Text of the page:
There are ways! Ruby documentation is sparse, so you'll need to read the C documentation (manpages).

In this case, the best bet is "nonblocking sockets". You can create one using `socket(AF_INET, SOCK_STREAM | SOCK_NONBLOCK, 0)`. When you try to connect, you'll get the error `EINPROGRESS`. Then you can `IO::select()` the socket for write and call `getsockopt()` to read the result.

Afterwards, before every read, call `IO::select()`.

(Disclaimer: I haven't tested this in Ruby specifically.)

Other places to look for docs:

recv_nonblock -- https://ruby-doc.org/stdlib-2.5.1/libdoc/socket/rdoc/BasicSocket.html#recv_nonblock-method -- gives an error right away when you call it on a socket that has no data available. Use it with `IO.select()` -- there's an example at https://www.rubydoc.info/stdlib/core/IO.select

To set timeouts during close, look into `SO_LINGER` (see setsockopt -- https://ruby-doc.org/stdlib-2.5.1/libdoc/socket/rdoc/BasicSocket.html#method-i-setsockopt).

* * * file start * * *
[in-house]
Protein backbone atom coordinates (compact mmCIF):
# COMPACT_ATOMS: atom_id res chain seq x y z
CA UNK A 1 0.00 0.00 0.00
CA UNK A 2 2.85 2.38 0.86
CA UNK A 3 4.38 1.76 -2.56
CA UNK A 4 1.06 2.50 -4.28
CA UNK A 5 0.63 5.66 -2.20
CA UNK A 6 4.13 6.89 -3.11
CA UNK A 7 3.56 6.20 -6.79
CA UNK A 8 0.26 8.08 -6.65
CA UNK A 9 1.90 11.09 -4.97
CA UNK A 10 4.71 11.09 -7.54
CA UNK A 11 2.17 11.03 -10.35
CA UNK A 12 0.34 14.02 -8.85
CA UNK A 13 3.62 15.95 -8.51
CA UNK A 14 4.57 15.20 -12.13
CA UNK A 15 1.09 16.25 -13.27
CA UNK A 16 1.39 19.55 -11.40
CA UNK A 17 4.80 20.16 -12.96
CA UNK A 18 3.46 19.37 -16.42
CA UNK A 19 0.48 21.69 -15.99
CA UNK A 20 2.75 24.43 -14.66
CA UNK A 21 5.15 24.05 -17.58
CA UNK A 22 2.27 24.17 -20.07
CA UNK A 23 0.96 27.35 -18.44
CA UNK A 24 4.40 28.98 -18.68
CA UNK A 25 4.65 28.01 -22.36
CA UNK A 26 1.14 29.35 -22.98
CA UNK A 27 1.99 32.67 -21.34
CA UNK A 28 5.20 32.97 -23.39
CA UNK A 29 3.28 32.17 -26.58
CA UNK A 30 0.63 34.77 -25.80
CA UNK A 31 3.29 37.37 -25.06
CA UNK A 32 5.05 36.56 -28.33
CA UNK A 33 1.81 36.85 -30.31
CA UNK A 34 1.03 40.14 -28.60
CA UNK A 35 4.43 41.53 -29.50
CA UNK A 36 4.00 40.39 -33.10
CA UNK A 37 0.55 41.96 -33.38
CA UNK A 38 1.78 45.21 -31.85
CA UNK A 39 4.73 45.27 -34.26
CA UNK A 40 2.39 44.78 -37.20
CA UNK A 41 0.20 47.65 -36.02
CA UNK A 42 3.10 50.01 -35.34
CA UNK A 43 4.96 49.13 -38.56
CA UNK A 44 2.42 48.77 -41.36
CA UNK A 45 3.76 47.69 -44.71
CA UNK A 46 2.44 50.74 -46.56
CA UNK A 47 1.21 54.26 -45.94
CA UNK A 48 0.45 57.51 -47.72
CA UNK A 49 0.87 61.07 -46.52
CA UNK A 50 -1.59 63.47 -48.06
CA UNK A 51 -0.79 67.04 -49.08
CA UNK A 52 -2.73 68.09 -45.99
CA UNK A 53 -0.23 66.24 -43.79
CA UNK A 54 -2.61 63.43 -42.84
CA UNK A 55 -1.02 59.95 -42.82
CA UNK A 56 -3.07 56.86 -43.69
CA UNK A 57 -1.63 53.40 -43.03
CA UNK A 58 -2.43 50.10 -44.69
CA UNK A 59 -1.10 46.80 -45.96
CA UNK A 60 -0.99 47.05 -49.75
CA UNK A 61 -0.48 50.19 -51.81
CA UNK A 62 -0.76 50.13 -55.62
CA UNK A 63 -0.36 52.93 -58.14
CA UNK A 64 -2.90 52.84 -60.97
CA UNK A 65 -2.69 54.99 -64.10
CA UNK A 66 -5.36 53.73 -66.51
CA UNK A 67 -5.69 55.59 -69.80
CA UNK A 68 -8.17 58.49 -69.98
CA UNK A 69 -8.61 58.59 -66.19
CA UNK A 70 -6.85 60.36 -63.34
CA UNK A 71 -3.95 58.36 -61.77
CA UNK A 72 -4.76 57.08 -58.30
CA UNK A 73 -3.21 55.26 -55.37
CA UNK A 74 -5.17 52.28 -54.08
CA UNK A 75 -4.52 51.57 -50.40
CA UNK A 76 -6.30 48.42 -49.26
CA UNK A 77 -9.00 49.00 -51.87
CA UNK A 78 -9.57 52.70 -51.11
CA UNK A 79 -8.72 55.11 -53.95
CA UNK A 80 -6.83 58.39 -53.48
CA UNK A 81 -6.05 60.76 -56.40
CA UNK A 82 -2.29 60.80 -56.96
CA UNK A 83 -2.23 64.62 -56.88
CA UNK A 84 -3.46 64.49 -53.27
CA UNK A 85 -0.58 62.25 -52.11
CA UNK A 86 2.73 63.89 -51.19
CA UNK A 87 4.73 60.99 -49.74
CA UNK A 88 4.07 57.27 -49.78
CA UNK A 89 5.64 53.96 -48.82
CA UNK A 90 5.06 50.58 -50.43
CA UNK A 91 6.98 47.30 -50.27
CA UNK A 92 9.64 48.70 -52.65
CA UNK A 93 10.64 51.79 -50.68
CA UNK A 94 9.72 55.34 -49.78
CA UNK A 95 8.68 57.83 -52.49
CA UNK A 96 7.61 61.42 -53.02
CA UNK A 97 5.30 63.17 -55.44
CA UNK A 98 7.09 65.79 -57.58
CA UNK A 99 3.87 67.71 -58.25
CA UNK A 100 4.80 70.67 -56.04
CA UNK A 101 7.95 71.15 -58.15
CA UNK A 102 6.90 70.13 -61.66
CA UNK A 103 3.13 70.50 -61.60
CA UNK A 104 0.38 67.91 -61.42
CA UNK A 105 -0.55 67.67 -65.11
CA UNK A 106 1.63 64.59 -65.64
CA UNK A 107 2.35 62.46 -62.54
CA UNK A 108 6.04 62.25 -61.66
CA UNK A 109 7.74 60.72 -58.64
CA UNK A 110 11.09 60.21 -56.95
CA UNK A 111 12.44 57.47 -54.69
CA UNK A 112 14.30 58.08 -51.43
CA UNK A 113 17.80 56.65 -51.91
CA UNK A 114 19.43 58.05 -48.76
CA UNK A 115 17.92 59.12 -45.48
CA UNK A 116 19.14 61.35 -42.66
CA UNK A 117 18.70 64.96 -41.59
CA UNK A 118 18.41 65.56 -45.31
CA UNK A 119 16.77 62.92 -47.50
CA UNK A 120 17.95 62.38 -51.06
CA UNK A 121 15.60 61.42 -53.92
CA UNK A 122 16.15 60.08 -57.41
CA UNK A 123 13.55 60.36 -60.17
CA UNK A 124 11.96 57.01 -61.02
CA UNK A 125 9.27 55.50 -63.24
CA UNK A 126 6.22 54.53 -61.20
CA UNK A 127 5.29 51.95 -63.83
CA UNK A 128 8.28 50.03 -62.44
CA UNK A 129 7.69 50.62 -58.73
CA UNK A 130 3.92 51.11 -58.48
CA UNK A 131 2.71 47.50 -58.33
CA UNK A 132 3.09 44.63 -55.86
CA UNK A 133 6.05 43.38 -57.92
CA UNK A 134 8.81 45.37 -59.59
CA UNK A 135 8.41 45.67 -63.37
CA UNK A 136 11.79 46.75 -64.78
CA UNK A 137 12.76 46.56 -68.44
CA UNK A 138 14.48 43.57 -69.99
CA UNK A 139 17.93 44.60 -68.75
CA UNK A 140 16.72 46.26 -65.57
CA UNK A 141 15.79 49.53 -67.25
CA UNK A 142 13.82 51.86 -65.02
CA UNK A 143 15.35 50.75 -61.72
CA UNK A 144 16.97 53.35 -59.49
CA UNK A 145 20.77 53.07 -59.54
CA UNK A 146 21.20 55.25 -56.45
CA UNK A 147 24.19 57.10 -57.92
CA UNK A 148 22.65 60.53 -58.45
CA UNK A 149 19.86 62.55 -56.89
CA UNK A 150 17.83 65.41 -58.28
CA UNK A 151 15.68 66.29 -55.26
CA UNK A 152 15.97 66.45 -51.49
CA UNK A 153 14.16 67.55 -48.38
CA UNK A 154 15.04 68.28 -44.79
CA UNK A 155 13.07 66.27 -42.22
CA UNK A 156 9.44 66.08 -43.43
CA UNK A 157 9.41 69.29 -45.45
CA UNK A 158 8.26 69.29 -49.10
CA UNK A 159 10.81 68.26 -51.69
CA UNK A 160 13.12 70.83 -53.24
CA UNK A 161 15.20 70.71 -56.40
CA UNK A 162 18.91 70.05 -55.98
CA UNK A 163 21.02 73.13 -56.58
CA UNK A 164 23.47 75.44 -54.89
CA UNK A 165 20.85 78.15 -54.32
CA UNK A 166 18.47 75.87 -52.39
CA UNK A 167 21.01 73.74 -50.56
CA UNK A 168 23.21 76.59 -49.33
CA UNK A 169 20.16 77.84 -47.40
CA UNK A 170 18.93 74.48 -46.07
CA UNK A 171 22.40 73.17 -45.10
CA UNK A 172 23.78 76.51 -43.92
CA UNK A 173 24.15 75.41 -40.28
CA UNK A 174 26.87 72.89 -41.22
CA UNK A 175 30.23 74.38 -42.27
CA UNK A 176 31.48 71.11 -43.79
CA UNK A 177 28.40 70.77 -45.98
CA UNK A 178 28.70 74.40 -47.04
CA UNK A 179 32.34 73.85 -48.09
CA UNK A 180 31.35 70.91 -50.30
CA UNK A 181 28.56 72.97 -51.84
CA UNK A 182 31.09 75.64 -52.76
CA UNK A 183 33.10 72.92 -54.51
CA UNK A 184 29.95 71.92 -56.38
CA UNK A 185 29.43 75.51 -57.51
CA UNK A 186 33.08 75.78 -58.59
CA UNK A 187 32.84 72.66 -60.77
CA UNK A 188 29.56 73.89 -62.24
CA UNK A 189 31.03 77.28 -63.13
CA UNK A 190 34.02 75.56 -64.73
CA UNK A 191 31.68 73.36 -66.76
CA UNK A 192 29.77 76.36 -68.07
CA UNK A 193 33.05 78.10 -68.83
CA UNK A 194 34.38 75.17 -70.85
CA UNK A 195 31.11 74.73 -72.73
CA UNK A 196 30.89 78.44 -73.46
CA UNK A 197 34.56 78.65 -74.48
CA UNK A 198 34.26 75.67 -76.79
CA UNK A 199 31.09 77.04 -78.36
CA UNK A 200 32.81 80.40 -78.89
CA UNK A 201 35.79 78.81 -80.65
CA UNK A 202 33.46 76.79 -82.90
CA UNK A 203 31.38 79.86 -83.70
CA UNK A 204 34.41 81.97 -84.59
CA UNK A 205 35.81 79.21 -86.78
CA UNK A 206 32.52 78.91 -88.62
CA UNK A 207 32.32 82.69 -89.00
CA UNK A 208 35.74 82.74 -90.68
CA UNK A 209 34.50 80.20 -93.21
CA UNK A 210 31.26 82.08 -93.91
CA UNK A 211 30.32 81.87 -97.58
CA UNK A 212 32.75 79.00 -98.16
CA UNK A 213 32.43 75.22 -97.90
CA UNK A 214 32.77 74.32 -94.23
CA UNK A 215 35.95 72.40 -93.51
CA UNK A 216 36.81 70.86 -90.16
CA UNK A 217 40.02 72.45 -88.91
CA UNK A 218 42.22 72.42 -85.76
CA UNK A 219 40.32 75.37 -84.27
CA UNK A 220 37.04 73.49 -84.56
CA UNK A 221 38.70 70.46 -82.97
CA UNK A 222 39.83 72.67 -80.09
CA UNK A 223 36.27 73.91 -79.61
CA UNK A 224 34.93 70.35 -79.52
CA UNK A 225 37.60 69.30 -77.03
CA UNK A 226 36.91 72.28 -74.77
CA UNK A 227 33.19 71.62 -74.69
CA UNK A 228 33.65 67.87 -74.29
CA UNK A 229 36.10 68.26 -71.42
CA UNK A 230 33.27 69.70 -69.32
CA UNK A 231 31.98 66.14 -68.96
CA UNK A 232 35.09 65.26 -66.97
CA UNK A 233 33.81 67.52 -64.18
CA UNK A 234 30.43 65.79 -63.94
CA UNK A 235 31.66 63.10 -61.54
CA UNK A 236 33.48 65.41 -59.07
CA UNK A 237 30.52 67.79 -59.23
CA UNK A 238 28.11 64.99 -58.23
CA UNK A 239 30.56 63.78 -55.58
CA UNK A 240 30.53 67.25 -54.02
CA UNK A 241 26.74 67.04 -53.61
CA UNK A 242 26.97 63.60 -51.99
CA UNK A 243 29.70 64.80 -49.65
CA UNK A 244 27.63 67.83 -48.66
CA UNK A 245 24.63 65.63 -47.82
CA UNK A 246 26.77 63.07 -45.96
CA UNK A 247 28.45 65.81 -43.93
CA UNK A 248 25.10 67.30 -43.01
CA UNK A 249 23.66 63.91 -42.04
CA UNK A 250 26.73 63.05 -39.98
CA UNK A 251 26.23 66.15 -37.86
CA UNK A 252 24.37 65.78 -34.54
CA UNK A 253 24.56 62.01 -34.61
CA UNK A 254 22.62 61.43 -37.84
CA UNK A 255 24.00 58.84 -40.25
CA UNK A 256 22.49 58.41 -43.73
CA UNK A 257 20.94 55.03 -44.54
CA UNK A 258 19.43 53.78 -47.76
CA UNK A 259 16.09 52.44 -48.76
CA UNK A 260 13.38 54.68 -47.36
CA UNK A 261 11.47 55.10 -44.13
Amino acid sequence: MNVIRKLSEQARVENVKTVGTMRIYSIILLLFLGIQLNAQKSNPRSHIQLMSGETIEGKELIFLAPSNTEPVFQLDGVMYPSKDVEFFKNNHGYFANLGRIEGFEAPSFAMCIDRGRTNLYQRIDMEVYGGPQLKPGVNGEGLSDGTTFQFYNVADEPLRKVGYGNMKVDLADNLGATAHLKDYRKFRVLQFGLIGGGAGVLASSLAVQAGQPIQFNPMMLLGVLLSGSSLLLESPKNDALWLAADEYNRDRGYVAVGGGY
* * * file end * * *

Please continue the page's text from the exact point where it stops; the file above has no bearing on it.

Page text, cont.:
And since Ruby's own docs are so sparse, you'll want to refer to C manpages -- `man 2 socket`, `man 2 connect`, etc.

Maybe it'll feel like a lot of effort for no gain. Ruby, like Python, was designed to feel simplistic. But if you ever want your socket code to run as a part of something bigger -- say, a web server -- you won't regret learning how to `select()`.

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Journalist, ex software engineer

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Adam Hooper

Adam Hooper

Journalist, ex software engineer

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